You are here: Home - Investing - Experienced Investor - News -

BCC claim slow Q1 growth

Written by:
British businesses in both the manufacturing and services industry experienced a slowdown in the first quarter of this year, according to research released today by the British Chambers of Commerce (BCC).

Earlier this week, the CBI projected UK GDP growth of 0.7 per cent in Q1 – however, the BCC findings point instead to flagging sales and export fortunes, with the net balance of manufacturers reporting increased domestic orders down from 38 per cent in Q4 last year to 27 per cent in the most recent quarter. Services sector businesses reported a reduction from 33 per cent to 28 per cent in the same period. Investment intentions and hiring were also stagnant. Services slowdown particularly concerns the BCC, as the sector represents three-quarters of UK output.

“Our findings a reminder that the UK still faces obstacles on the path to sustainable, long-term growth,” comments John Longworth, BCC director general.

“Unless support for exports and business investment is placed at the heart of any future government, consumption and government spending will continue to drive an economic recovery that is unbalanced and unsustainable.”

“Our message to the politicians is simple; national interest must come before short-term political point scoring,” Longworth concludes. “Given that all parties agree that the UK needs to strengthen its trade performance, and that we need to encourage our businesses to invest more, these should be issues that unite – rather than divide – the parties over the weeks ahead.”

David Kern, BCC chief economist, said that UK recovery “remains unbalanced” with growth “still too reliant on consumer spending, and a current account deficit that is unsustainable.”

“While a healthy consumer sector is vital for the economy’s wellbeing, much greater efforts are needed to increase the contributions of exports and capital investment to Britain’s growth.”

The release of the BCC report follows news that the BoE Financial Policy Committee is extremely concerned about the UK current account deficit, which the Committee believes would result in markets deserting Britain in the event of an economic downturn.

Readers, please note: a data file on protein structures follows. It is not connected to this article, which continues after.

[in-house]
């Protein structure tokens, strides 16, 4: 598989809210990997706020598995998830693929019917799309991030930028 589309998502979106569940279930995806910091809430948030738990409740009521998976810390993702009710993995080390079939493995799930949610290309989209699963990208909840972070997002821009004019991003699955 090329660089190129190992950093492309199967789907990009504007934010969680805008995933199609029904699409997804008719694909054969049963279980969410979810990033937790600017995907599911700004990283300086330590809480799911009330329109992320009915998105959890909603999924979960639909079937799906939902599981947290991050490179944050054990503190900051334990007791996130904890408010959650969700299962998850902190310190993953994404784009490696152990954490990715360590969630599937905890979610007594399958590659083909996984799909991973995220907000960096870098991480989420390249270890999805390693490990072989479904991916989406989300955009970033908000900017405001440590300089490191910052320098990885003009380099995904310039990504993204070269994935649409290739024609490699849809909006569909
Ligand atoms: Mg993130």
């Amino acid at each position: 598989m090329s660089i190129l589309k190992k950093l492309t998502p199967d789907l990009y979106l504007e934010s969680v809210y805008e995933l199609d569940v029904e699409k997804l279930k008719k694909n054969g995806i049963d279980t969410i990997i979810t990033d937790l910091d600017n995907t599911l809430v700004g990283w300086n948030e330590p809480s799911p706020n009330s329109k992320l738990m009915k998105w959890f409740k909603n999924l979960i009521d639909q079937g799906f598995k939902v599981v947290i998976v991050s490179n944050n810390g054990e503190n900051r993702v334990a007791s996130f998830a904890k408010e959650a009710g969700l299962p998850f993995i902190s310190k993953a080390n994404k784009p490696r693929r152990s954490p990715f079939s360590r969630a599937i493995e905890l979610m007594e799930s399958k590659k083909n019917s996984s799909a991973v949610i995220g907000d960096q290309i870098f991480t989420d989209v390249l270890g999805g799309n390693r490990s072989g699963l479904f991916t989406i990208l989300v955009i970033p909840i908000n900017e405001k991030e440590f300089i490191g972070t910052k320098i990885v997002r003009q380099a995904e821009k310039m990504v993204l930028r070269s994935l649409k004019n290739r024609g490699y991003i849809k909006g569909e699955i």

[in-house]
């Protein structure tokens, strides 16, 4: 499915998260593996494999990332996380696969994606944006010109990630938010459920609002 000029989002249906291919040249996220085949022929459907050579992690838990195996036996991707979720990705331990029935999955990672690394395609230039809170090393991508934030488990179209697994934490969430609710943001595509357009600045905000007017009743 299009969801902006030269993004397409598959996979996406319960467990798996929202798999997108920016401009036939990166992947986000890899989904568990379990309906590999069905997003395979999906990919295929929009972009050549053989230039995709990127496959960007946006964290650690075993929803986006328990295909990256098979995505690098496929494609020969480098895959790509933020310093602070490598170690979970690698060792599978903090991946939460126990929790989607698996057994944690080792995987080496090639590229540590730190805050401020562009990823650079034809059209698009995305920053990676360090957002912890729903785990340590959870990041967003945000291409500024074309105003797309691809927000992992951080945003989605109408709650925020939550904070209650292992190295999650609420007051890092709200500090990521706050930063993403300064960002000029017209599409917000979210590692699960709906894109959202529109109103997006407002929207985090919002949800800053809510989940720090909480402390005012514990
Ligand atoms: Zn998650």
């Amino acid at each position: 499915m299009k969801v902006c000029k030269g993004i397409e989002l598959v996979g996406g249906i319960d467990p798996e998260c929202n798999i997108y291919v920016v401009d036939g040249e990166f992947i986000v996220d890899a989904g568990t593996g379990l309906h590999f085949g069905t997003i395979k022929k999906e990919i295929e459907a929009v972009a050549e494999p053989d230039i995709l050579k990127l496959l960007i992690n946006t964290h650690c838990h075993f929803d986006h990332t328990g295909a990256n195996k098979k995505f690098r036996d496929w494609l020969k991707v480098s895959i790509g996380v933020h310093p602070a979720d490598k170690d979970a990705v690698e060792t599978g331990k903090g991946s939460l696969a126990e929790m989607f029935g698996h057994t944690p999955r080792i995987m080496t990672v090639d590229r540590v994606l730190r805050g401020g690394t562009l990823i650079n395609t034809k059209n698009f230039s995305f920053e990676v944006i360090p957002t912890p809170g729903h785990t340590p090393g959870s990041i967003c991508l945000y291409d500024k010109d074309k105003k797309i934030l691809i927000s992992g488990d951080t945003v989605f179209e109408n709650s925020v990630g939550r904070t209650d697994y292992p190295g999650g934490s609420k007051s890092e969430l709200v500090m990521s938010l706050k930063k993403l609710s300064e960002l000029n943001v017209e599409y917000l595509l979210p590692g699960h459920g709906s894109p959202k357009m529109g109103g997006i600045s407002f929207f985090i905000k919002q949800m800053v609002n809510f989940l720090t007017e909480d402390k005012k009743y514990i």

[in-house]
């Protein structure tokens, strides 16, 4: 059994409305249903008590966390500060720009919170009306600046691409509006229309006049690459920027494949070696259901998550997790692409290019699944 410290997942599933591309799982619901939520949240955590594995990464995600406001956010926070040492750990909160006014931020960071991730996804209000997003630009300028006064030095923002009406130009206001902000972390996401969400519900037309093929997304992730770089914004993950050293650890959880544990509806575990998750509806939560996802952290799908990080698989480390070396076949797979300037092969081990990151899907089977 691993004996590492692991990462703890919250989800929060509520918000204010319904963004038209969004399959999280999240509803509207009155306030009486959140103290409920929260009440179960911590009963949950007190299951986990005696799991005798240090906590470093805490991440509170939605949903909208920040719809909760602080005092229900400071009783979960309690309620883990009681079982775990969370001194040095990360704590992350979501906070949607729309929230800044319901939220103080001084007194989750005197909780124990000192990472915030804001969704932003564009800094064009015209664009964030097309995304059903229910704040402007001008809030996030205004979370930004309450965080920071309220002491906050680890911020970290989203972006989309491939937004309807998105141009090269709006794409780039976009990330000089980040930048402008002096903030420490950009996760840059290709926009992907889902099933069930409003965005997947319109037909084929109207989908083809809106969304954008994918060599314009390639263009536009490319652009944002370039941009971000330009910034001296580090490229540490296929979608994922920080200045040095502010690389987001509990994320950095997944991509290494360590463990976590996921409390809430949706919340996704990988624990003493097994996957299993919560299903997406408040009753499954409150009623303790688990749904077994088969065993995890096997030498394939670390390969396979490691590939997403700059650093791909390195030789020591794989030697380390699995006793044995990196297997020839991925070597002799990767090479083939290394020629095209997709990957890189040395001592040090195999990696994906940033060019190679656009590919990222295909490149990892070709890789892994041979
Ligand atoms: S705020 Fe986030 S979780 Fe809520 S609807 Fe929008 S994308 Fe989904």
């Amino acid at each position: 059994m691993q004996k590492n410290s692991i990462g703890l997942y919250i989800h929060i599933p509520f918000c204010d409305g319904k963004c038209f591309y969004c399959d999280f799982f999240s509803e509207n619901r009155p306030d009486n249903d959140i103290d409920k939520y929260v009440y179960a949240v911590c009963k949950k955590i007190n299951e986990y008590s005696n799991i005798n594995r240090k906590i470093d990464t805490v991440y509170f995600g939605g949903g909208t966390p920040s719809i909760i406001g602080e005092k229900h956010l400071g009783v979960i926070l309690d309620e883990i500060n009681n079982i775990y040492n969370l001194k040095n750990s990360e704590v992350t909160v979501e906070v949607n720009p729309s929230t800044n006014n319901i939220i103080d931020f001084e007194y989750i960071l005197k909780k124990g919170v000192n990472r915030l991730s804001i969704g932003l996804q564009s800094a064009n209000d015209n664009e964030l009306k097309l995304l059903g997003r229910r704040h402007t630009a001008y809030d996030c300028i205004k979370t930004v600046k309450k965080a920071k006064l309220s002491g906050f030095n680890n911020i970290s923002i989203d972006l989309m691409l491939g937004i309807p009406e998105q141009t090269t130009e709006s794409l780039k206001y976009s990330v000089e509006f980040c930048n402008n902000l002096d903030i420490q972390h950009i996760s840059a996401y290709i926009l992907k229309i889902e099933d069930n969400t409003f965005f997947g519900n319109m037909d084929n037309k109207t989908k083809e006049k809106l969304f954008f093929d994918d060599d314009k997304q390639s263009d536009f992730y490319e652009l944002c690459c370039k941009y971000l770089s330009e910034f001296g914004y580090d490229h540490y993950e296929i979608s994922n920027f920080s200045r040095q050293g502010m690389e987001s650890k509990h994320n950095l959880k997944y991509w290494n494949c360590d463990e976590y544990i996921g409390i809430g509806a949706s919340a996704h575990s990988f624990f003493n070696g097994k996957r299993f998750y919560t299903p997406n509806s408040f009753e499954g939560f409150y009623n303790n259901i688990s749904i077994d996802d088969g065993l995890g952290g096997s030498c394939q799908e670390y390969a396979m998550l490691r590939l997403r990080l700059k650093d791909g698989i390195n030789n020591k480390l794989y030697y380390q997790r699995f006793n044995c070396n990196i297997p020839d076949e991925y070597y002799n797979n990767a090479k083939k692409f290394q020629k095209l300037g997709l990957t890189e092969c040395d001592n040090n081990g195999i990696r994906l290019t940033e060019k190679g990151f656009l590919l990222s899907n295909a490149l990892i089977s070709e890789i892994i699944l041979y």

“The weakness of mortgage demand, and zero inflation, will make it even more likely that the MPC will leave interest rates at current levels,” says Simon Wells, an HSBC economist. “If housing demand is slumping in an environment of falling mortgage rates, the MPC may worry about what would happen if rates rose.”

There are 0 Comment(s)

If you wish to comment without signing in, click your cursor in the top box and tick the 'Sign in as a guest' box at the bottom.

Flight cancelled or delayed? Your rights explained

With no sign of the problems in UK aviation easing over the peak summer period, many will worry whether holida...

Rail strikes: Your travel and refund rights

Thousands of railway workers will strike across three days this week, grinding much of the transport system to...

How your monthly bills could rise as the base rate reaches 1.25%

The Bank of England has raised the base rate to 1.25% as predicted – the fifth consecutive rise in just six ...

What will happen if rates change

How your finances will be impacted by a rise in interest rates.

Regular Savings Calculator

Small regular contributions can build up nicely over time.

Online Savings Calculator

Work out how your online savings can build over time.

DIY investors: 10 common mistakes to avoid

For those without the help and experience of an adviser, here are 10 common DIY investor mistakes to avoid.

Mortgage down-valuations: Tips to avoid pulling out of a house sale

Down-valuations are on the rise. So, what does it mean for home buyers, and what can you do?

Five tips for surviving a bear market mauling

The S&P 500 has slipped into bear market territory and for UK investors, the FTSE 250 is also on the edge. Her...

Money Tips of the Week